Biologists then started looking for a more suitable explanation for the hereditary nature of cell differentiation. Having accepted the fact that the genetic equipment of every somatic cell is identical, the concept of plasmagene was formulated. Plasmagenes are gene-like elements, which are synthesized in the nucleus under special conditions and later released in the cytoplasm. The plasmagenes are thought to replicate during development, with a capacity to induce differentiation. The plasmagene theory was not acceptable to cell biologists for lack of direct evidence, although fragments of DNA are found associated with certain organelles in the cytoplasm.

Genes Control Differentiation:

With the development of advanced analytical techniques in molecular biology, a more plausible proof was available which suggested that cell differentiation was under the control of gene function. Earlier the same view was discarded that genetic constitution was not responsible for differentiation. It has been successfully demonstrated that every tissue or cell has a specific protein and a specific complement of enzymes that are produced by genes. Genes do not produce these tissues-specific proteins directly, but through an intermediate- the messenger RNA. During the differentiating process, certain genes are activated, while others are switched off. The activated genes may produce specific proteins that may lead to the specialization of a cell type. Hence, the process of cell differentiation is due to the cell’s ability to synthesize different kinds of proteins. Then the problem arises: ‘How a given set of genes are switched on and the others suppressed?’. Scientists are only trying to probe this intriguing question and we do not know the answer yet. Before we go into different theories and mechanisms of differentiation, it would be worthwhile to consider the nature of differentiation in different types of organisms.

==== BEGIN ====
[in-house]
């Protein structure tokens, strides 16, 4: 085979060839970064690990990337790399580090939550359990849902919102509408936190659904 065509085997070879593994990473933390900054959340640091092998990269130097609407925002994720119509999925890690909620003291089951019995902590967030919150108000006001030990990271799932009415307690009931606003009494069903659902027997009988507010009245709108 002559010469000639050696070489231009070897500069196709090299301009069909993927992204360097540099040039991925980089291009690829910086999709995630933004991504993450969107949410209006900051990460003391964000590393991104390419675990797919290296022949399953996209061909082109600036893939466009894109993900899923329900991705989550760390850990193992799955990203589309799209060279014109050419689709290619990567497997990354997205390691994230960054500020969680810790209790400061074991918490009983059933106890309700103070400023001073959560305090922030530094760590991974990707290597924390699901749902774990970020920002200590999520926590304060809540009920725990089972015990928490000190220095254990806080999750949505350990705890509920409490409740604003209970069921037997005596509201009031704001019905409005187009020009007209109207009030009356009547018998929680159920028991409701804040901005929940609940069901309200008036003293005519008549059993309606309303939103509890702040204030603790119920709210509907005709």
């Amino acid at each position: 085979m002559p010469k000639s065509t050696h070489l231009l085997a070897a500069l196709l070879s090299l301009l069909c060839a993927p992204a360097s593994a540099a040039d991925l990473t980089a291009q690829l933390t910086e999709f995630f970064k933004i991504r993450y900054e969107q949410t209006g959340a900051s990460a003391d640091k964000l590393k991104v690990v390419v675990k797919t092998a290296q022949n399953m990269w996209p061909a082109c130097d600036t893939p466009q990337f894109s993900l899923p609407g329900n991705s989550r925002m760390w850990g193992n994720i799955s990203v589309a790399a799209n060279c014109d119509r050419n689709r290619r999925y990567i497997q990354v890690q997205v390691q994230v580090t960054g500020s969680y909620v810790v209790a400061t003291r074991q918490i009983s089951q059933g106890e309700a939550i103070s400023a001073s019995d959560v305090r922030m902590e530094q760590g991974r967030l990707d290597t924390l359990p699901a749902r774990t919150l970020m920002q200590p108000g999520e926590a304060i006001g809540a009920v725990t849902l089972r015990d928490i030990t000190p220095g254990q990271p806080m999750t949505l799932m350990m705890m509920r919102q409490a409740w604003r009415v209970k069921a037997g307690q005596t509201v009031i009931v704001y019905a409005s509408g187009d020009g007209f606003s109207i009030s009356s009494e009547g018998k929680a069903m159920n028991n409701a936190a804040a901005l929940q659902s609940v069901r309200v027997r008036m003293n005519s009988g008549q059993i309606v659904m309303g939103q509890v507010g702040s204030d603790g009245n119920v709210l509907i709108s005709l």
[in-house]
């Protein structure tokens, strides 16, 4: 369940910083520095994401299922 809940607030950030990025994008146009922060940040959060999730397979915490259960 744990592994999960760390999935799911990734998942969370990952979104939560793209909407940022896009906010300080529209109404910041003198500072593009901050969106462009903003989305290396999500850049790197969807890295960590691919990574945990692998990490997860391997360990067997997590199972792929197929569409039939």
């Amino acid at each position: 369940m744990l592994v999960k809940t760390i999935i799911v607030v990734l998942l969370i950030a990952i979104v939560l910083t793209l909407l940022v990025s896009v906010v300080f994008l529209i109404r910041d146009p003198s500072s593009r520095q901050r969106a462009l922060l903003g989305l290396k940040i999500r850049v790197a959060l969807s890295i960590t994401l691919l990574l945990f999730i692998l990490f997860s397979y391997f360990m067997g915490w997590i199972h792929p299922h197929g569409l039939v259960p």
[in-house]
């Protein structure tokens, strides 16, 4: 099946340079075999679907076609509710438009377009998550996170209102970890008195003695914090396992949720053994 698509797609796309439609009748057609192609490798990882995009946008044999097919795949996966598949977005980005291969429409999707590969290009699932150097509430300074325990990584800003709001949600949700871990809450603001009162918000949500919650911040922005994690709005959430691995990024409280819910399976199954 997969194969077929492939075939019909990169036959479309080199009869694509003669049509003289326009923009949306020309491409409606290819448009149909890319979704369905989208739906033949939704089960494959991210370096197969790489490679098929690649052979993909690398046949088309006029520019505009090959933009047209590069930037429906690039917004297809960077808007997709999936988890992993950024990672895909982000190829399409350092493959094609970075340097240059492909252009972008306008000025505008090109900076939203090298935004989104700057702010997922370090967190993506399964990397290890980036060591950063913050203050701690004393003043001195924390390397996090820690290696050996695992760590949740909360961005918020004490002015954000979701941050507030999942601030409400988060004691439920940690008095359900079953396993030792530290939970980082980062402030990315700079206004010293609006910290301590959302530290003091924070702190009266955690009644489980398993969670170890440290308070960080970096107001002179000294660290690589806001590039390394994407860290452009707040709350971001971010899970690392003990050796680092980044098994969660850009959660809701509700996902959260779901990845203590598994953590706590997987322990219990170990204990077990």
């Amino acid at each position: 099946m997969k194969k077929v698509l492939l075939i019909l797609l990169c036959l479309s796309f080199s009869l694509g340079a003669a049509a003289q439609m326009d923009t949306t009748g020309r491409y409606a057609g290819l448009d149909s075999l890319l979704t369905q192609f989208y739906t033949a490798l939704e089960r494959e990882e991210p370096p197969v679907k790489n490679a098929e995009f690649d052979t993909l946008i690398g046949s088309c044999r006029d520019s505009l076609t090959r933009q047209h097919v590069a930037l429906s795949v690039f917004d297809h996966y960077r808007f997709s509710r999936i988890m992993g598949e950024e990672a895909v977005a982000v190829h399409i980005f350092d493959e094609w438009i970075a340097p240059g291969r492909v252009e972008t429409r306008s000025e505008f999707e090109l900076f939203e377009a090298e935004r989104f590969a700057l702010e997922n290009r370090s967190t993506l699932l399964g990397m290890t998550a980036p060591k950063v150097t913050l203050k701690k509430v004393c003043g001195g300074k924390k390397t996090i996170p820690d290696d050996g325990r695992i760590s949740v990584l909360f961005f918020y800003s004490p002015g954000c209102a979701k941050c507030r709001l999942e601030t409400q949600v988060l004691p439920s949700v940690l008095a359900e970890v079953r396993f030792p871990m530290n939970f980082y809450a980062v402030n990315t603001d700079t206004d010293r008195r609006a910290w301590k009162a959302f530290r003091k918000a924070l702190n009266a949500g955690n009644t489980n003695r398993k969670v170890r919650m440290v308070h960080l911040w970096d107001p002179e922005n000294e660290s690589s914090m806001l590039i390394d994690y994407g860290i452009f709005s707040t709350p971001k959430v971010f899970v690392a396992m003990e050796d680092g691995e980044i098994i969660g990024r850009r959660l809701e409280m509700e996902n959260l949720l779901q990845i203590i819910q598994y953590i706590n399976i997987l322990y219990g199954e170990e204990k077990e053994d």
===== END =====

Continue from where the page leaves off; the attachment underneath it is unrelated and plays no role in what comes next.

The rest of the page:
Functions of Cell Membrane
Structure of Plant Cell Wall
Rhizopus Morphology and Cell Structure
Cellular Totipotency and Steward’s Experiment
Growth in Multicellular Organisms
Advantages of Multicellularity to an Organism
Cell as a Self-contained or Autonomous Body
Growth and Development in Plants